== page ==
Suthaharan, P., Reed, E., et al.
(2020, September 4).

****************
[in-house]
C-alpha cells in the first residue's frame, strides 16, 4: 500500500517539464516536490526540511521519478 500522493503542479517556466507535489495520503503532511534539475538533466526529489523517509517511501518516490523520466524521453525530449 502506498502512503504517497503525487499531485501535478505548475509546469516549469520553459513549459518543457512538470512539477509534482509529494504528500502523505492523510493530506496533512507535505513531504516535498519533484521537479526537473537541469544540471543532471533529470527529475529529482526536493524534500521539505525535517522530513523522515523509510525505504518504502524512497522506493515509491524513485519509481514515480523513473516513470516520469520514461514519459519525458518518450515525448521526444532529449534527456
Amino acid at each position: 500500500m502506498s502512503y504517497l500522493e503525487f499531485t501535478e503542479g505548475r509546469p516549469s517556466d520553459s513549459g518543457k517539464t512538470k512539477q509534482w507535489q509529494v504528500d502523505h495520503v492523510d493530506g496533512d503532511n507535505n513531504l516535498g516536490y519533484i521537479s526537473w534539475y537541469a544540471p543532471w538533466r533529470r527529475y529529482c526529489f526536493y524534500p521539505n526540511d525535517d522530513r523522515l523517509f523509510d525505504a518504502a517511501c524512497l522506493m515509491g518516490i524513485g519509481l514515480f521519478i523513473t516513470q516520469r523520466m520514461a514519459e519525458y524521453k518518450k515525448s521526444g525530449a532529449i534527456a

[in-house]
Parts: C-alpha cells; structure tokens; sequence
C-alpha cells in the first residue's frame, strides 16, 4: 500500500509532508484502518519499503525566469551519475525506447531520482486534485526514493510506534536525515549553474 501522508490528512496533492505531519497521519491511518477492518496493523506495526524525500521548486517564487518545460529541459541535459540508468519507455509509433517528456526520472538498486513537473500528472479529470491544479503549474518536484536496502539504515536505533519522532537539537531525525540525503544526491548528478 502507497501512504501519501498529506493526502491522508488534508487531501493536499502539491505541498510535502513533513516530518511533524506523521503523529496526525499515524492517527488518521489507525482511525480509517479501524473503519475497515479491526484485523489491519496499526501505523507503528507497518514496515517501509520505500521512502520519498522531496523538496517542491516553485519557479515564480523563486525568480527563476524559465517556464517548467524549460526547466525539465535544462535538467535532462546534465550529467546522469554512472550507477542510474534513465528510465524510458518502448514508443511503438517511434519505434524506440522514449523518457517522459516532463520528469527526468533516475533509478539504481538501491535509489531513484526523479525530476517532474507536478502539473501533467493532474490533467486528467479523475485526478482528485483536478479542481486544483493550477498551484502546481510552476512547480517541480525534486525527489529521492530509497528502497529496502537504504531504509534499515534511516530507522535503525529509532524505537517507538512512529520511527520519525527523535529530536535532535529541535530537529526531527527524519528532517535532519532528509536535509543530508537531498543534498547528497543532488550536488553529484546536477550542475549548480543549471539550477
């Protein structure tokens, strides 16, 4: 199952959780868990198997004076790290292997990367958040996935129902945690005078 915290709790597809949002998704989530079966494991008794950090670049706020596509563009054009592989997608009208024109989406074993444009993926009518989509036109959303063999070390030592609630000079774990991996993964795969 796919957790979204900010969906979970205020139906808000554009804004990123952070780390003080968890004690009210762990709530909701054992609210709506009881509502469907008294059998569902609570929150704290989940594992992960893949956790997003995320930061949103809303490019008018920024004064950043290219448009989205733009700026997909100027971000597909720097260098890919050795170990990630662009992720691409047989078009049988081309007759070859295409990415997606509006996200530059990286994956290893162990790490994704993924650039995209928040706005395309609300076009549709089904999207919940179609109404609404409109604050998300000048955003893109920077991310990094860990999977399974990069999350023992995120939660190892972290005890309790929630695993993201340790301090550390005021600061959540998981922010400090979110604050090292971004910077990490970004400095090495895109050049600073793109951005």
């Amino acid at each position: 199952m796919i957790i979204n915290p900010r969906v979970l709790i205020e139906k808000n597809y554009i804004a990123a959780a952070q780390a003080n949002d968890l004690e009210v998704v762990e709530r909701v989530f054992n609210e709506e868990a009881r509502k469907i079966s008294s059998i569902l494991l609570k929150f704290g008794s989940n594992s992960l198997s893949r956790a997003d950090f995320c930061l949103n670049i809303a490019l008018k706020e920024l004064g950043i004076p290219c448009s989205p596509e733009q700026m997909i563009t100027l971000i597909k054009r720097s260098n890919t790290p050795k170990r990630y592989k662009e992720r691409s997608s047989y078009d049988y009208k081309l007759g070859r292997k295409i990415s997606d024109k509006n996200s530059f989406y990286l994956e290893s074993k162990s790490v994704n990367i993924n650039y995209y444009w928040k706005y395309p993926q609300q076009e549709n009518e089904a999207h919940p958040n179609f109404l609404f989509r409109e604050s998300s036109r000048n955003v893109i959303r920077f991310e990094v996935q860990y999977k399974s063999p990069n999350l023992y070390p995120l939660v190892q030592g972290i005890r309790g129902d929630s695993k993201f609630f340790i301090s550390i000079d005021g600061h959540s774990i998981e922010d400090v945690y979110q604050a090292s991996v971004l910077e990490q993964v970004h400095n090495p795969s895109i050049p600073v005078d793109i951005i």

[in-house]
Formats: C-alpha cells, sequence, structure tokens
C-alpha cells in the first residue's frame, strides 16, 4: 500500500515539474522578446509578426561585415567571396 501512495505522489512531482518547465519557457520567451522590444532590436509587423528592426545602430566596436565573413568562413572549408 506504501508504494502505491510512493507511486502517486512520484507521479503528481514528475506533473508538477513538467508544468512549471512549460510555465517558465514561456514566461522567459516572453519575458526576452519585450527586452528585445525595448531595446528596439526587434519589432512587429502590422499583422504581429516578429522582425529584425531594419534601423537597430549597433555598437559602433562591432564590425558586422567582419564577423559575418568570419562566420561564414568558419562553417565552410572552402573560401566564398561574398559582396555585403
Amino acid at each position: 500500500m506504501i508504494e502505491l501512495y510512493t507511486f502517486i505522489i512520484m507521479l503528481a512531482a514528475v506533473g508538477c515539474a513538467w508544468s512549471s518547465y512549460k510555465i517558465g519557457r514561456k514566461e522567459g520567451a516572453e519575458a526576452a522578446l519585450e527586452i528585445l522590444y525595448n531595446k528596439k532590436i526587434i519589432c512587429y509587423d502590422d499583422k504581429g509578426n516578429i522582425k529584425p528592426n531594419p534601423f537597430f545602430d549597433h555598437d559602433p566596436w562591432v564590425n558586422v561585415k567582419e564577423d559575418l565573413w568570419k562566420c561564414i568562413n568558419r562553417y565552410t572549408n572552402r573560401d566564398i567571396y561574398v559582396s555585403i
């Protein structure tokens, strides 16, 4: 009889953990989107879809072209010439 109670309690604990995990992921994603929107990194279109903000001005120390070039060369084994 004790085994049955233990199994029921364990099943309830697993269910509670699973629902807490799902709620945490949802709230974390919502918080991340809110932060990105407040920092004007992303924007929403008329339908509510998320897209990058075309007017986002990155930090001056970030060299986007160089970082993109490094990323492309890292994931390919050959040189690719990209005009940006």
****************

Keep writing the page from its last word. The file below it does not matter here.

The 2019 coronavirus (COVID-19) pandemic has made the world seem unpredictable. During such crises we can experience concerns that others might be against us, culminating perhaps in paranoid conspiracy theories. Here, we investigate paranoia and belief updating in an online sample (N=1,010) in the United States of America (U.S.A). We demonstrate the pandemic increased individuals’ self-rated paranoia and rendered their task-based belief updating more erratic. Local lockdown and reopening policies, as well as culture more broadly, markedly influenced participants’ belief-updating: an early and sustained lockdown rendered people’s belief updating less capricious. Masks are clearly an effective public health measure against COVID-19. However, state-mandated mask wearing increased paranoia and induced more erratic behaviour. Remarkably, this was most evident in those states where adherence to mask wearing rules was poor but where rule following is typically more common. This paranoia may explain the lack of compliance with this simple and effective countermeasure. Computational analyses of participant behaviour suggested that people with higher paranoia expected the task to be more unstable, but at the same time predicted more rewards. In a follow-up study we found people who were more paranoid endorsed conspiracies about mask-wearing and potential vaccines – again, mask attitude and conspiratorial beliefs were associated with erratic task behaviour and changed priors. Future public health responses to the pandemic might leverage these observations, mollifying paranoia and increasing adherence by tempering people’s expectations of other’s behaviour, and the environment more broadly, and reinforcing compliance.